Travel Guide to Transylvania: Brasov, Bran and Dracula’s Castle

Travel Guide to Transylvania: Brasov, Bran and Dracula’s Castle

Transylvania, the storied territory west of Romania’s Carpathian Mountains, can make for an entire trip on its own, or an unforgettable shore excursion if you’re cruising the Danube River. In March 2016, Lonely Planet  voted Transylvania the #1 Region in its top travel list.

When you’re planning a visit to Transylvania, Romania be sure to include these three items on your checklist:

What is Transylvania really like?Thanks to Bram Stoker’s famous novel, Dracula, there’s hardly a soul in the world who hasn’t heard of Transylvania. We’re  familiar with the spooky, forbidding atmosphere invoked by Stoker in his novel – but what is Transylvania really like?

You may not think of Transylvania as memorable for its well-preserved medieval cities, breathtaking natural beauty and marvelous array of restaurants and cultural offerings,  but all of these are highlights of “The Land Beyond the Forest.”

Rasnov Fortress in Transylvania, Romania. Photo credit: Romanian National Tourist Office

Rasnov Fortress in Transylvania, Romania
Photo credit: Romanian National Tourist Office

Who lives in Transylvania?Covering roughly a quarter of Romania’s territory, Transylvania is home to a mix of ethnic groups, including Hungarian, Roma and a tiny German-speaking Saxon minority, in addition to the majority Romanian population. The terrain, architecture and scenery are just as varied as the people. 

Brasov, Romania

Brasov’s main square, Romania
Photo credit: David W Allen

Transylvania Recommended Stop: BrasovThe medieval Transylvanian city of Brasov is pleasant, walkable and boasting a claim to being one of the cleanest cities in Romania.

Brasov is a great introduction to Transylvania. Its central “Council Square” delights visitors with its multicolored buildings, outdoor cafés and a variety of restaurants, and the cultural sights are remarkable.

From the imposing 14th-century Black Church built in the Gothic style to a bright and active synagogue, not to mention the Strada Sforii (Rope Street), the narrowest street in Europe at only four feet wide, Brasov is full of surprises. Less than ten miles away is the popular ski resort, Poiana Brasov, which offers 12 runs and draws visitors from all over Europe and beyond in the wintertime.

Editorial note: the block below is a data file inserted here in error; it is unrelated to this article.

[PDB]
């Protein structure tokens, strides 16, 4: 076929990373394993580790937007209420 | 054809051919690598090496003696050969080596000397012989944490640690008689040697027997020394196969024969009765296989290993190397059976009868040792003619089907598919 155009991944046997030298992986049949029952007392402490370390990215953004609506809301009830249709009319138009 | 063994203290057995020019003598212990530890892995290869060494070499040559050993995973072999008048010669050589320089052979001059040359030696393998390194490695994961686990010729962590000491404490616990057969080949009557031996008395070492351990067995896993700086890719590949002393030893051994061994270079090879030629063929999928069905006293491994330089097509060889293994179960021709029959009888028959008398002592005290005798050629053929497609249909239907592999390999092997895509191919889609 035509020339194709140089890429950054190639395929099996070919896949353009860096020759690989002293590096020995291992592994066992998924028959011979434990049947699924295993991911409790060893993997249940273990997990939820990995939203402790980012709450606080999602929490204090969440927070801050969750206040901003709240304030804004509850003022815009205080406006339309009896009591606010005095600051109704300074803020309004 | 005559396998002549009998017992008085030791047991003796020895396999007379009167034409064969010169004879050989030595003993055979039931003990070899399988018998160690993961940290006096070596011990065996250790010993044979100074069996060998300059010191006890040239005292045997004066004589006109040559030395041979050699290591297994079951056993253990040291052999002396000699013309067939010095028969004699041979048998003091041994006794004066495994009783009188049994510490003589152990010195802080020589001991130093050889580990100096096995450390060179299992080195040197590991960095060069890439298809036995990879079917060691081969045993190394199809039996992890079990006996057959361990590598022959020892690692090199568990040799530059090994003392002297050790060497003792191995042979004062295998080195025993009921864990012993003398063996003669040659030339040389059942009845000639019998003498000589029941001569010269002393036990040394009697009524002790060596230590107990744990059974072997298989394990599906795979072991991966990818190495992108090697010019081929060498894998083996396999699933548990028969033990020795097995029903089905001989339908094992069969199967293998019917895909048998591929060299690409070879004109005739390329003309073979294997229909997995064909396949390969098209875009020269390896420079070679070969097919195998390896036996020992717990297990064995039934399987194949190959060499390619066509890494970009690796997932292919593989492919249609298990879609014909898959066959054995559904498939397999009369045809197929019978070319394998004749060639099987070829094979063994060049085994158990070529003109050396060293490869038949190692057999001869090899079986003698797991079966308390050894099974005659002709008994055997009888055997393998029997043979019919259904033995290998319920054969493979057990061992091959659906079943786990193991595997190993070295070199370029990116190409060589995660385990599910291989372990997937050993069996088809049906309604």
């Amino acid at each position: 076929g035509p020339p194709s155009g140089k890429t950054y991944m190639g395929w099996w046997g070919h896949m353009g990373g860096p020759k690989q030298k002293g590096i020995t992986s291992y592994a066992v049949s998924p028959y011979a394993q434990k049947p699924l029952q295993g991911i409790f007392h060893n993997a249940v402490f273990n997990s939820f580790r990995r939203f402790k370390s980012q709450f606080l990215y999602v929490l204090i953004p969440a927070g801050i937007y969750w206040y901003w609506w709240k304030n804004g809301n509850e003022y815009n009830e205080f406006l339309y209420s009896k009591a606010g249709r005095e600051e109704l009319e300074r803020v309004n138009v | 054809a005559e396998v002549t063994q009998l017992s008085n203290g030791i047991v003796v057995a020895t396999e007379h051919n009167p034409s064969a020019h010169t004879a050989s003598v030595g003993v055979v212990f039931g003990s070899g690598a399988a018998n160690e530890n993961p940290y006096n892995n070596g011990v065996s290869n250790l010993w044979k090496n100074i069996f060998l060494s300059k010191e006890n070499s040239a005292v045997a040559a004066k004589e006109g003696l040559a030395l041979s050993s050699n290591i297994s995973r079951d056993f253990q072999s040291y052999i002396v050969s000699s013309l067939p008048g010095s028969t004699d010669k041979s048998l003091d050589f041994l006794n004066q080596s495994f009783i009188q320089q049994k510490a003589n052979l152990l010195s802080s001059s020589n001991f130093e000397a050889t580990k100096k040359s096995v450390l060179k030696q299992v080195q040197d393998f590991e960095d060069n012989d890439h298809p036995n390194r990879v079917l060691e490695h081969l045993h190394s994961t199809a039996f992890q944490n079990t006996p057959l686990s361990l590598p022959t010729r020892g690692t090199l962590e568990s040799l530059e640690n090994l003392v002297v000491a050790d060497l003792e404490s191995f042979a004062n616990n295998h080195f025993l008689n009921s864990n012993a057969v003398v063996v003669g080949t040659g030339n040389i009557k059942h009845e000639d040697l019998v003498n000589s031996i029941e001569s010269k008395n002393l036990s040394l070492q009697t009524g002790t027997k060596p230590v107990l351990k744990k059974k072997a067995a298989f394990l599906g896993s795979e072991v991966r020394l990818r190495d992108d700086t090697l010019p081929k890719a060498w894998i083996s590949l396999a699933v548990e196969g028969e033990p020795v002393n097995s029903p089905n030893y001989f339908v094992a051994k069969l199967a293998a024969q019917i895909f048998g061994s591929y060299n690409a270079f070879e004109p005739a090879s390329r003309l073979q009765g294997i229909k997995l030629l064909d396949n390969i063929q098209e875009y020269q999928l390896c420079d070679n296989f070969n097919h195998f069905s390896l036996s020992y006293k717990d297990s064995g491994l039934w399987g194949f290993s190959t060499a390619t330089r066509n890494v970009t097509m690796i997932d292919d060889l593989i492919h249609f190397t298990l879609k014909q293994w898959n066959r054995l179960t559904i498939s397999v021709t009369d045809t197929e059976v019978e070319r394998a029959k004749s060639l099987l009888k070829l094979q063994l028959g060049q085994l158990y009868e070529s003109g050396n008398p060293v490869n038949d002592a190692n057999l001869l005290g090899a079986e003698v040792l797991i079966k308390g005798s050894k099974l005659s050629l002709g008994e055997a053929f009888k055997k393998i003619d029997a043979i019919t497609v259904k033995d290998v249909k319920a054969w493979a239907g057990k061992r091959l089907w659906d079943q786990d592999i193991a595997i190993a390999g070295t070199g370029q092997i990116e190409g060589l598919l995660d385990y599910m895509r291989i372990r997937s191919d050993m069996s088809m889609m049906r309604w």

Bran (Dracula's) Castle, Romania

Bran (Dracula’s) Castle, Romania
Photo credit: Martin Klimenta

Transylvania Recommended Stop: Bran and Dracula’s CastleFrom Brasov, head to nearby Bran, home to the infamous Dracula’s Castle. Vlad the Impaler, the ruthless medieval prince said to be Dracula’s forebear, never actually lived in Bran Castle. However, the edifice served as an inspiration for Stoker’s 19th-century novel and the name “Dracula’s Castle” stuck despite its inaccuracy. You can easily imagine the bat-like vampire crawling down the tower walls of this 14th century castle.

Some of the highlights of Bran Castle, aside from all the inevitable vampire kitsch, are the labyrinthine architecture of the castle’s interior and the furniture inside, collected by Romania’s Queen Marie herself nearly a century ago.

Dracula's Castle, Bran Romania; Photo: Michel Behar

Dracula’s Castle, Bran Romania
Photo: Michel Behar

Transylvania Recommended Stop: Try a Chimney CakeAnother experience not directly connected to Bran Castle, but still unique to the area, is the opportunity to try kürtős kalács, or chimney cakes, from one of the many vendors at the base of the castle.

A sweet pastry found in the Hungarian-speaking regions of Romania, kürtős kalács are made from a long strip of dough wrapped around a cylindrical spit and rolled in sugar. The raw pastry is then roasted over a fire; melted butter is applied during the process. What results is a hollow cylinder of pastry that can be peeled off and shared among friends. Soft on the inside and sweet and crispy on the outside, kürtős kalács is a Transylvanian culinary delight that is not to be missed.

Peles Castle in Sinaia, Romania

Peles Castle in Sinaia, Romania
Photo credit: Peter Guttman

On Your Way to Transylvania: Visit Sinia, RomaniaEn route to Transylvania is the Carpathian town of Sinaia. Just two hours north of Bucharest, you can already feel the changing atmosphere. Sinaia’s steep, winding streets, chalet-style homes, restaurants and ski lodges and abundance of evergreen trees are all reminiscent of Switzerland. 

The town of Sinaia is Romania’s most popular ski resort and a gateway to the beautiful Bugeci Mountains. Winter sports, including a 5,000-foot bobsledding run, and excellent summer hiking and climbing make Sinaia a year-round destination. In 1870, King Carol I built his summer residence, Peles Castle, here, guaranteeing the town fame and fortune.

And Sinaia is right at Transylvania’s doorstep!

A welcome to Romania. Photo credit: Peter Guttman

A welcome to Romania
Photo credit: Peter Guttman

Travel to Transylvania with MIR

MIR has more than two decades of Romania travel experience, offering on-the-ground support and quality you can trust and guides and tour managers that clients rave about. 

You can discover the legends and the beauty of Transylvania on these MIR tours:

MIR can create a custom, private tour that hits all the highlights of Transylvania, including Bran Castle; or a full tour of the region for travelers cruising the Danube who’d like to get out and take a look around.

Chat with a MIR destination specialist today by phone (1-111-111-1111) or email to start planning your visit to Transylvania.

Want to know more about Romania? Check out:

(Top photo: Traditional methods of farming and harvesting are preserved in Romania. Photo credit: Peter Guttman)

PUBLISHED: March 1, 2016

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